Prentiss Institute alumni going strong

February 4, 2016 in Education, News

School founded in 1907 for Blacks

By Natalie Bell

Special to The Mississippi Link

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The Rosenwald Building still stands on the Prentiss Institute campus. (Inset) National Alumni President James Jenkins and wife Betty met at Prentiss Institute. Photos by Natalie Bell

The Rosenwald Building still stands on the Prentiss Institute campus. (Top photo) National Alumni President James Jenkins and wife Betty met at Prentiss Institute. Photos by Natalie Bell

The incredible resilience of black Mississippians in the era of racial segregation still resonates at Prentiss Normal and Industrial Institute, a century-old institution still standing strong in the south-central area of the state, in rural Jefferson Davis County.

A Board of Trustees, comprised of community leaders, alumni and supporters, maintain many of the former school’s buildings and has fashioned the campus, a museum and cultural heritage center.

Professor Jonas Edward Johnson and wife, Bertha LaBranche Johnson, founded Prentiss Institute in 1907. The Johnsons, two important figures in black Mississippi history, were early 20th century leaders in education and racial advancement in the state.

They established the privately-run Prentiss Institute to provide educational opportunities that would enable young blacks from limited financial means to become productive and responsible citizens. Many students went on to become successful educators, businessmen and professionals in a variety of fields.

The Johnsons ran the school in Booker T. Washington-fashion for most of its existence. They stressed individual guidance and a balanced program of instruction in an academic and Christian atmosphere.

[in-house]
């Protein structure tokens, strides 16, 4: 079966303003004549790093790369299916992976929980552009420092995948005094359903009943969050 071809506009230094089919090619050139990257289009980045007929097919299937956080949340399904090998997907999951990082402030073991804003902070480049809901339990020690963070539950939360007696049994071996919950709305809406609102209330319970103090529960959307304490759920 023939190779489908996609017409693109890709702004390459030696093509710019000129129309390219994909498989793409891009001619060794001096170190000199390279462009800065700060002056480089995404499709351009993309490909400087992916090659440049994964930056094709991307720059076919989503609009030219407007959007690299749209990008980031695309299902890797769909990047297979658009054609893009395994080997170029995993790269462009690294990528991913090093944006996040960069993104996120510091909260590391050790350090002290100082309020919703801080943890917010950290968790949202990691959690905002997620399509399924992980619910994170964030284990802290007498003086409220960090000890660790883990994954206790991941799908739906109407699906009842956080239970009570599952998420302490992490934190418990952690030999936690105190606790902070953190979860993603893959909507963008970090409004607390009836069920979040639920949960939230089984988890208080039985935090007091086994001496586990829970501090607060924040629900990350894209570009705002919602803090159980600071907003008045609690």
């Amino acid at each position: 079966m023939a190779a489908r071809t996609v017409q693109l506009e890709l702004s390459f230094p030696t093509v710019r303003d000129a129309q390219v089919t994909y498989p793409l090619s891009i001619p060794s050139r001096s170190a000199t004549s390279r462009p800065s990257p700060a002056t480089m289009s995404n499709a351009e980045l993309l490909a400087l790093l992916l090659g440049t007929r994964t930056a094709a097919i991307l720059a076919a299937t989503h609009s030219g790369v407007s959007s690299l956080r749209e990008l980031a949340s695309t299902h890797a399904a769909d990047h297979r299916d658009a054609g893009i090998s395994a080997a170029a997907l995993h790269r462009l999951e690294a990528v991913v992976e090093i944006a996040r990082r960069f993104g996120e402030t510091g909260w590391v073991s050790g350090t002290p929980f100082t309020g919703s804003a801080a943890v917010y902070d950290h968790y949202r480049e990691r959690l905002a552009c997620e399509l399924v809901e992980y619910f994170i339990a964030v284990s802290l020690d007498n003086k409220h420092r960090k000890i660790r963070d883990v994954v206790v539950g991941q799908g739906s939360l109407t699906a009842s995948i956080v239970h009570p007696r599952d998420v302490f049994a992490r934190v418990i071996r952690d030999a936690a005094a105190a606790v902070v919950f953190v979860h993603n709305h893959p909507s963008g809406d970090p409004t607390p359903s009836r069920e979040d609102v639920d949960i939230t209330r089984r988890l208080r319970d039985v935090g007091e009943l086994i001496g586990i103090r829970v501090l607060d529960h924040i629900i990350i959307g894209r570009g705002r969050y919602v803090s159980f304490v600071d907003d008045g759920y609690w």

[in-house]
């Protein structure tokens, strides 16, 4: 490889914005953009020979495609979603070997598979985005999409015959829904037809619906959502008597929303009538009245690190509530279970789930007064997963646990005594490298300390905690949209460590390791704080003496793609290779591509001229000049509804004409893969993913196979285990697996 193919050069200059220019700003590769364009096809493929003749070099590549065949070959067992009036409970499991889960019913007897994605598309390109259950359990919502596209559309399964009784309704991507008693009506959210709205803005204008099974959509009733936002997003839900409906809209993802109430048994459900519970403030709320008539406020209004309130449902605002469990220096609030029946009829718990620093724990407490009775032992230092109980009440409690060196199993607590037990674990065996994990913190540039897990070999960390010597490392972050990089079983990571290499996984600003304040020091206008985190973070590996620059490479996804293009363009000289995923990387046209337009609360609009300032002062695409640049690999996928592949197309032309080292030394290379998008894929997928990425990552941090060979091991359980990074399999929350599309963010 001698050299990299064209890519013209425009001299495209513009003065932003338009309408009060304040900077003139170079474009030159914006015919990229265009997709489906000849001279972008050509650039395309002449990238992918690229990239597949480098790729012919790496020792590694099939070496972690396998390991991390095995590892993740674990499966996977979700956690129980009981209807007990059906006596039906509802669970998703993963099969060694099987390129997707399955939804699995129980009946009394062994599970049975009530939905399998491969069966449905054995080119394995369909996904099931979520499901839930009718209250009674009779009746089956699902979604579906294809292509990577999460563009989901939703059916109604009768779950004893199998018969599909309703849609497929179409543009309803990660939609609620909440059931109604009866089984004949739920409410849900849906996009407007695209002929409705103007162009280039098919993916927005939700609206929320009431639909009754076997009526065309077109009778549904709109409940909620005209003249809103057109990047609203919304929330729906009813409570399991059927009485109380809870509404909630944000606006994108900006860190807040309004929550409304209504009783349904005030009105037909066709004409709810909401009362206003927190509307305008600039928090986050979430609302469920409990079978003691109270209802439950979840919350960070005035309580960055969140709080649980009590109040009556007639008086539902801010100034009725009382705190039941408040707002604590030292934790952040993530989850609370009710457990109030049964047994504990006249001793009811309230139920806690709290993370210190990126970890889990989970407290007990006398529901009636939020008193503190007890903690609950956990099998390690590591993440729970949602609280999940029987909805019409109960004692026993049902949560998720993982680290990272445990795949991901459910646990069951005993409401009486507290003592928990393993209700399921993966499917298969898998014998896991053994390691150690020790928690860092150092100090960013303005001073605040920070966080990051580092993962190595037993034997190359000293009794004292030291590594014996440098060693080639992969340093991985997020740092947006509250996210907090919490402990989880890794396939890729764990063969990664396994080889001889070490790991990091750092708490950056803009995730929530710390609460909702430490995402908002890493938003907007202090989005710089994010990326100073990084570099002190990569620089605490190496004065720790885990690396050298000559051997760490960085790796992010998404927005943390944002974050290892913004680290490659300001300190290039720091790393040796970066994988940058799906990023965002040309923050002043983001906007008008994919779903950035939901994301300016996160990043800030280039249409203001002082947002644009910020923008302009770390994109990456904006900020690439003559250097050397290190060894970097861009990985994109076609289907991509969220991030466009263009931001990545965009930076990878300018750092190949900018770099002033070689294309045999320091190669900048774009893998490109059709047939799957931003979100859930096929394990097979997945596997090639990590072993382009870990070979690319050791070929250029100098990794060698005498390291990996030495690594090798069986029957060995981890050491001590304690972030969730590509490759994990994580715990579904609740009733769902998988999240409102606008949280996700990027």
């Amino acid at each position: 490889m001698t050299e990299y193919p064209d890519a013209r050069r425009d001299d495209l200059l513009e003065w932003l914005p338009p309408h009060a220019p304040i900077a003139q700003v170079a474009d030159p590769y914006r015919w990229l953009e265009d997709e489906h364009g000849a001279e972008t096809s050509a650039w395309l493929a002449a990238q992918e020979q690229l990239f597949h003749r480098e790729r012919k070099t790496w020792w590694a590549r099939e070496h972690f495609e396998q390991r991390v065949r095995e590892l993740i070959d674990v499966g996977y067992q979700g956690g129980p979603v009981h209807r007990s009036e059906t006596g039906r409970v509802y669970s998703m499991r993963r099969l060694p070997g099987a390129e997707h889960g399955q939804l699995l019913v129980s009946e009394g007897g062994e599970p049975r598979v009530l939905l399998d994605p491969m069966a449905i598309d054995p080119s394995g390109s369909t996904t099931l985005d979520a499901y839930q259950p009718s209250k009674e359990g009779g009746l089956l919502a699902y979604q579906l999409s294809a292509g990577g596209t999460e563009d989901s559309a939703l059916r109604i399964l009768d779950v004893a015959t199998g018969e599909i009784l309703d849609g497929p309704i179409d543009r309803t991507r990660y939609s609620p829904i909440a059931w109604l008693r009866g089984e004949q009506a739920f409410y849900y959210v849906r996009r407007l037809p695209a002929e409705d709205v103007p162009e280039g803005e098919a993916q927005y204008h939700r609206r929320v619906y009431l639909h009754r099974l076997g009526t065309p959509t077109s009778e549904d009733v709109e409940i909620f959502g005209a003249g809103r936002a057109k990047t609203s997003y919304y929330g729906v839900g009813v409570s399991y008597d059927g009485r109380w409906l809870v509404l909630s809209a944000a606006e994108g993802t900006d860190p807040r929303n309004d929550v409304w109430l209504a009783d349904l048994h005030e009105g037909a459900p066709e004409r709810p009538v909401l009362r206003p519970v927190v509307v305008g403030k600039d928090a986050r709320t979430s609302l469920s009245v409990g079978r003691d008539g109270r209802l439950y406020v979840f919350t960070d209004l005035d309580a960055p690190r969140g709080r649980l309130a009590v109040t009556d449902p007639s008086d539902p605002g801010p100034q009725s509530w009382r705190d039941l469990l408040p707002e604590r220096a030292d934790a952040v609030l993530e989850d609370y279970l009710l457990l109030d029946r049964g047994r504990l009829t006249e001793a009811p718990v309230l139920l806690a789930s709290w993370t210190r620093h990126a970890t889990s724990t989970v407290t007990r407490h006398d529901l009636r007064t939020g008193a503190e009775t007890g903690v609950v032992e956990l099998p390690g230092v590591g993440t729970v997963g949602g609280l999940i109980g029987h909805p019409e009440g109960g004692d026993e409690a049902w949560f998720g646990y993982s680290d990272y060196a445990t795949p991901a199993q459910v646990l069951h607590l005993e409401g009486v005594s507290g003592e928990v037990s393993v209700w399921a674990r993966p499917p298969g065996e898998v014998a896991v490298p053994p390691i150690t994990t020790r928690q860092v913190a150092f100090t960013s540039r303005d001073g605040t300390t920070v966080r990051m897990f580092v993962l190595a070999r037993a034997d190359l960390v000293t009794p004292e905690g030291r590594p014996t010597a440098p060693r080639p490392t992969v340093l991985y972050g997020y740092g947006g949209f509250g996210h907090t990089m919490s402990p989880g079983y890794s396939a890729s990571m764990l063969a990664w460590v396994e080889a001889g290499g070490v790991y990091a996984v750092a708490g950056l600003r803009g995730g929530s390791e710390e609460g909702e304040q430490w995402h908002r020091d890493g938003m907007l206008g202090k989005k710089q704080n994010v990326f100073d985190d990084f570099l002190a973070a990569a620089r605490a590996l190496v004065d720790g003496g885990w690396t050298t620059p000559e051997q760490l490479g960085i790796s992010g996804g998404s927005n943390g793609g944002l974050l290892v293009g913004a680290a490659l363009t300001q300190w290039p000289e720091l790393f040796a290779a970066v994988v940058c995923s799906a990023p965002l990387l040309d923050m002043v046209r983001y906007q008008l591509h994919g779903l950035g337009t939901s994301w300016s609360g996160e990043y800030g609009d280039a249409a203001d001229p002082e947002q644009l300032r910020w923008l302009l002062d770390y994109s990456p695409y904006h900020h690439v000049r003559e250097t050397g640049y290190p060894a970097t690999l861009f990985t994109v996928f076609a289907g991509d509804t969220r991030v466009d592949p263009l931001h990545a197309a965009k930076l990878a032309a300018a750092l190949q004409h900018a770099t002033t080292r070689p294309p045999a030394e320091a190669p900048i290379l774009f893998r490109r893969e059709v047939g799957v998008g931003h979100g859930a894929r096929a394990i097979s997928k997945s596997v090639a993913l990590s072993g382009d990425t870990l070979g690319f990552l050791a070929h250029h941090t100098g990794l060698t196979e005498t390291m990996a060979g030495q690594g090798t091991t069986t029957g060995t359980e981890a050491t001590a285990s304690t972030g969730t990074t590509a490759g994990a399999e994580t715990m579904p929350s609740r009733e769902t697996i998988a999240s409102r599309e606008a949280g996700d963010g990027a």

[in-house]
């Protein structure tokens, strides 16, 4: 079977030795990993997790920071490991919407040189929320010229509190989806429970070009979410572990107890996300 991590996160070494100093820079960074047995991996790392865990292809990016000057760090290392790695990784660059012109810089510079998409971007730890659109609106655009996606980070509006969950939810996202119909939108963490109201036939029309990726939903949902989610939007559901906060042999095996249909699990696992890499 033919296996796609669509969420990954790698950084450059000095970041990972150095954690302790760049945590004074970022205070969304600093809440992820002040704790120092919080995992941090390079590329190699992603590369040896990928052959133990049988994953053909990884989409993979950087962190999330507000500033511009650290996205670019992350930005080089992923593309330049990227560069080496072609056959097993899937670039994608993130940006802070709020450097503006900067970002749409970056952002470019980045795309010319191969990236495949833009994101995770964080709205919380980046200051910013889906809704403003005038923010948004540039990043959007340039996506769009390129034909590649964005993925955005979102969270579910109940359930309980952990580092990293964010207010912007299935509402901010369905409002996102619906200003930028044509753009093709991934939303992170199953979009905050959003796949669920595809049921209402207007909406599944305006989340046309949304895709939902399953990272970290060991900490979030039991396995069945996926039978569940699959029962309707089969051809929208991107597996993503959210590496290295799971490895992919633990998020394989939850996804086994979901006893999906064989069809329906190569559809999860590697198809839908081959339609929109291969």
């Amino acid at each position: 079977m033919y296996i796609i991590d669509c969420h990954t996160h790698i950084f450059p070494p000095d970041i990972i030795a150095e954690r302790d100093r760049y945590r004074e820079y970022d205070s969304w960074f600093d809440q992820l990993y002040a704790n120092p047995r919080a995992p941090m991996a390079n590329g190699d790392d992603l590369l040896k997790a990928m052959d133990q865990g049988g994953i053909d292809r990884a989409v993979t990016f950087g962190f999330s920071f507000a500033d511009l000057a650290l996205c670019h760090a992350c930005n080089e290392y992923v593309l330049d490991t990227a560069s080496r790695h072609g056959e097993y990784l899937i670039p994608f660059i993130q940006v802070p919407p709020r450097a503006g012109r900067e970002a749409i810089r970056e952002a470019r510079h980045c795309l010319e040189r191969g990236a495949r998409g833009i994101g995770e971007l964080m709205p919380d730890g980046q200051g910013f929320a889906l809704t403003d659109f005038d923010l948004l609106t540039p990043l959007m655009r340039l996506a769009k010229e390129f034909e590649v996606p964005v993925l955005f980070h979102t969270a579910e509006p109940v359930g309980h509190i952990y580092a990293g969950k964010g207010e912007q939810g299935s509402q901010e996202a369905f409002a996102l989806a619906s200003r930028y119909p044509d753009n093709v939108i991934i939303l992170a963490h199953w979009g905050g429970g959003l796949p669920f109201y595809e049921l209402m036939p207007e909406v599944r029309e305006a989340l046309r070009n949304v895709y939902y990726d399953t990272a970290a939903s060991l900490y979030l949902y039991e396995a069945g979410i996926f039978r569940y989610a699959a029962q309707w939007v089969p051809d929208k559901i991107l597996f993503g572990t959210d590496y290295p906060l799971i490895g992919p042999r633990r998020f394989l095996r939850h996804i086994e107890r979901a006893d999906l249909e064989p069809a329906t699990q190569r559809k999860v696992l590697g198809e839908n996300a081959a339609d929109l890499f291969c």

“Had it not been for Prentiss Institute, many of its students would not have had a chance to further their education beyond eighth grade,” said Mitchel Gamblin, a 1950 alum, who went on to obtain academic degrees in education and government from Grambling University and the Univ. of Northern Colorado. Gamblin then returned to teach in Jefferson Davis County, where he was born and raised.

Several buildings on the Prentiss Institute campus, including the Rosenwald Building, have been carefully and continuously maintained by the board, which is committed to preserving the landmark campus. Board member Patricia Tillman, said the board is working with local development officials and alumni to further the mission of the school.

The Rosenwald Building, built in 1927, was recently restored to its original luster with the help of a preservation grant from the Mississippi Department of Archives and History. Built with concrete blocks, handmade by local artisans, the Prentiss Institute Rosenwald Building is one of the soundest, most unique of these storied structures still standing anywhere in the country. It houses an auditorium, classrooms and a museum that chronicles the rich African-American cultural heritage in the town of Prentiss and Jefferson Davis County.

The board leases space on the campus to organizations, groups and families for special events. Some spaces are available for permanent lease, such as the Little Theatre, which will be the new home of a local church congregation.

Alumni of Prentiss Institute also remain active in keeping the school’s legacy alive. Their national alumni association put on a western-style, holiday gala fundraiser last December and contributed close to $4,000 to the campus maintenance fund.

Members of the public may contact the board for information about rentals at rosenwaldbook@yahoo.com.

Line dancing at the western-style gala fundraiser sponsored by the National Alumni Association

Line dancing at the western-style gala fundraiser sponsored by the National Alumni Association

James and Janice Armstrong, trustee and national alumni board members, pause for the camera. The couple met at Prentiss Institute.

James and Janice Armstrong, trustee and national alumni board members, pause for the camera. The couple met at Prentiss Institute.